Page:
NCLEX Exam: Nursing Prioritization, Delegation and Assignment 4
The high-pressure alarm on a patient’s ventilator goes off. When you enter the room to assess the patient, who has ARDS, the oxygen saturation monitor reads 87% and the patient is struggling to sit up. Which action should you take next?
Manual ventilation of the patient will allow you to deliver an Fio2 of 100% to the patient while you attempt to determine the cause of the high-pressure alarm. The patient may need reassurance, suctioning, and/or insertion of an oral airway, but the first step should be assessment of the reason for the high-pressure alarm and resolution of the hypoxemia.
The nursing assistant tells you that a patient who is receiving oxygen at a flow rate of 6 L/min by nasal cannula is complaining of nasal passage discomfort. What intervention should you suggest to improve the patient’s comfort for this problem?
When the oxygen flow rate is higher than 4 L/min, the mucous membranes can be dried out. The best treatment is to add humidification to the oxygen delivery system. Application of a water-soluble jelly to the nares can also help decrease mucosal irritation. None of the other options will treat the problem.
The patient with COPD has a nursing diagnosis of Ineffective Breathing Pattern. Which is an appropriate action to delegate to the experienced LPN under your supervision?
Experienced LPNs/LVNs can use observation of patients to gather data regarding how well patients perform interventions that have already been taught. Assisting patients with ADLs is more appropriately delegated to a nursing assistant. Planning and consulting require additional education and skills, appropriate to an RN.
The patient with COPD tells the nursing assistant that he did not get his annual flu shot this year and has not had a pneumonia vaccination. You would be sure to instruct the nursing assistant to report which of these?
A patient who did not have the pneumonia vaccination or flu shot is at increased risk for developing pneumonia or influenza. An elevated temperature indicates some form of infection, which may be respiratory in origin. All of the other vital sign values are slightly elevated but are not a cause for immediate concern.
To improve respiratory status, which medication should you be prepared to administer to the newborn infant with RDS?
Exosurf neonatal is a form of synthetic surfactant. An infant with RDS may be given two to four doses during the first 24 to 48 hours after birth. It improves respiratory status, and research has show a significant decrease in the incidence of pneumothorax when it is administered.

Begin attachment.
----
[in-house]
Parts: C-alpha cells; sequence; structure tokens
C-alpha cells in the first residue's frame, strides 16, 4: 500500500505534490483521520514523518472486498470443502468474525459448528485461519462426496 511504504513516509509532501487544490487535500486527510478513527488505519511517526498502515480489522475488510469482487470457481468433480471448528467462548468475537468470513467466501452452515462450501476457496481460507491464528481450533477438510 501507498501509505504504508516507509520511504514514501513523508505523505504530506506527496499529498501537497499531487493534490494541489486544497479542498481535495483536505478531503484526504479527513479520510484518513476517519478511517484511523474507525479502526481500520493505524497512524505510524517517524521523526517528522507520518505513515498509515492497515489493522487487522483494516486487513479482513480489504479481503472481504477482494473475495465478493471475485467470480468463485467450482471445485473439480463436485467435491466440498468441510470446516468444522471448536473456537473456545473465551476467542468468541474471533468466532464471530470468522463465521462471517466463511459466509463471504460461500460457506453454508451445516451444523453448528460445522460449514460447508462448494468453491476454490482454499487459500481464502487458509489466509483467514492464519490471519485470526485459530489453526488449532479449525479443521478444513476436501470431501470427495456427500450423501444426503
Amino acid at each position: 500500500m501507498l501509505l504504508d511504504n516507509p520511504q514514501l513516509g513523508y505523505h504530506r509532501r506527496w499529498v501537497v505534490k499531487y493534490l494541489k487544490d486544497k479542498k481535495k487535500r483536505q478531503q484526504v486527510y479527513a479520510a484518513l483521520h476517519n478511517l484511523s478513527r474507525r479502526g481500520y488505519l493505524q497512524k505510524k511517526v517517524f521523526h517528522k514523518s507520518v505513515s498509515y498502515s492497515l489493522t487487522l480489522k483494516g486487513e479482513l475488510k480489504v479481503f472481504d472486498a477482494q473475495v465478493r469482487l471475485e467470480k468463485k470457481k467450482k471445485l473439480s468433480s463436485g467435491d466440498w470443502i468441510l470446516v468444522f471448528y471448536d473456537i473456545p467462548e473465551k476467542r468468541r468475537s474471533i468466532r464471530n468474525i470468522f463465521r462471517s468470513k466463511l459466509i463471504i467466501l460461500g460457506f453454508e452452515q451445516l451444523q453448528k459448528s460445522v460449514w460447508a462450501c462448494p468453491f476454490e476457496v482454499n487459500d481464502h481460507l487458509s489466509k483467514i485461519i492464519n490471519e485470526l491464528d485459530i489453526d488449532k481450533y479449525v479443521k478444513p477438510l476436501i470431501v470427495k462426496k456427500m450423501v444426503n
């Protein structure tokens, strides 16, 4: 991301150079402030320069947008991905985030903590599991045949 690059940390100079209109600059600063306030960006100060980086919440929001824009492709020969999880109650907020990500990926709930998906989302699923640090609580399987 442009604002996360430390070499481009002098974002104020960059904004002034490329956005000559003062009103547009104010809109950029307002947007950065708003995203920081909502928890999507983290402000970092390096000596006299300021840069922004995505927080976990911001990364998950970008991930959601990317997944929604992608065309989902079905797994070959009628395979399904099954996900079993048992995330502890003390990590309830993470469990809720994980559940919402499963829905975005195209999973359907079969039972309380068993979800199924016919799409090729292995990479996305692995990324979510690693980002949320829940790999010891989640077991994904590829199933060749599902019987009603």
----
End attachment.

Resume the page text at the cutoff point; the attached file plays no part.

When a patient with TB is being prepared for discharge, which statement by the patient indicates the need for further teaching?
Patients taking isoniazid must continue the drug for 6 months. The other 3 statements are accurate and indicate understanding of TB. Family members should be tested because of their repeated exposure to the patient. Covering the nose and mouth when sneezing or coughing, and placing the tissues in plastic bags help prevent transmission of the causative organism. The dietary changes are recommended for patients with TB.
When assessing a 22-year old patient who required emergency surgery and multiple transfusion 3 days ago, you find that the patient looks anxious and has labored respirations at the rate of 38 breaths/min. The oxygen saturation is 90% with the oxygen delivery at 6 L/min via nasal cannula. Which action is most appropriate?
The patient’s history and symptoms suggest the development of ARDS, which will require intubation and mechanical ventilation. The maximum oxygen delivery with a nasal cannula is an Fio2 of 44%. This is achieved with the oxygen flow at 6 L/min, so increasing the flow to 10 L/min will not be helpful. Helping the patient to cough and deep breathe will not improve the lung stiffness that is causing his respiratory distress. Morphine sulfate will only decrease the respiratory drive and further contribute to his hypoxemia.
Which intervention for a patient with a pulmonary embolus could be delegated to the LPN on your patient care team?
An LPN who has been trained to auscultate lungs sounds can gather data by routine assessment and observation, under supervision of an RN. Independently evaluating patients, assessing for symptoms of respiratory failure, and monitoring and interpreting laboratory values require additional education and skill, appropriate to the scope of practice of the RN.
Which of these medication orders for a patient with a pulmonary embolism is more important to clarify with the prescribing physician before administration?
Medication safety guidelines indicate that use of a trailing zero is not appropriate when writing medication orders because the order can easily be mistaken for a larger dose, such as 10 mg. The order should be clarified before administration. The other orders are appropriate, based on the patient’s diagnosis.